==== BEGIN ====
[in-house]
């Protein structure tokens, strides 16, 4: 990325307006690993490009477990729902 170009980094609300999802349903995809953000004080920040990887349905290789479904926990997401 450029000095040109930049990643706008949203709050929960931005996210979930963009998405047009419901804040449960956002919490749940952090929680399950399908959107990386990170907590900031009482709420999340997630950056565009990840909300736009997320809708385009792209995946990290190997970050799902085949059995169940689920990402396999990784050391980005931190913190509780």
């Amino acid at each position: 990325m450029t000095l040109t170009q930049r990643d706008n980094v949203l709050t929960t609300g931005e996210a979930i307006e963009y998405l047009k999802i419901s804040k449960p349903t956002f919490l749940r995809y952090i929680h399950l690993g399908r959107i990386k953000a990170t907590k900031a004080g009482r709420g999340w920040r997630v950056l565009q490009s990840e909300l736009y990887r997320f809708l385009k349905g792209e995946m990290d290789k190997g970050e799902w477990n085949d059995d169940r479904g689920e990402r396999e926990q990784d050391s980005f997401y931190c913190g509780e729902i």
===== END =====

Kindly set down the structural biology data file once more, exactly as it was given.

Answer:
[in-house]
């Protein structure tokens, strides 16, 4: 990325307006690993490009477990729902 170009980094609300999802349903995809953000004080920040990887349905290789479904926990997401 450029000095040109930049990643706008949203709050929960931005996210979930963009998405047009419901804040449960956002919490749940952090929680399950399908959107990386990170907590900031009482709420999340997630950056565009990840909300736009997320809708385009792209995946990290190997970050799902085949059995169940689920990402396999990784050391980005931190913190509780």
């Amino acid at each position: 990325m450029t000095l040109t170009q930049r990643d706008n980094v949203l709050t929960t609300g931005e996210a979930i307006e963009y998405l047009k999802i419901s804040k449960p349903t956002f919490l749940r995809y952090i929680h399950l690993g399908r959107i990386k953000a990170t907590k900031a004080g009482r709420g999340w920040r997630v950056l565009q490009s990840e909300l736009y990887r997320f809708l385009k349905g792209e995946m990290d290789k190997g970050e799902w477990n085949d059995d169940r479904g689920e990402r396999e926990q990784d050391s980005f997401y931190c913190g509780e729902i």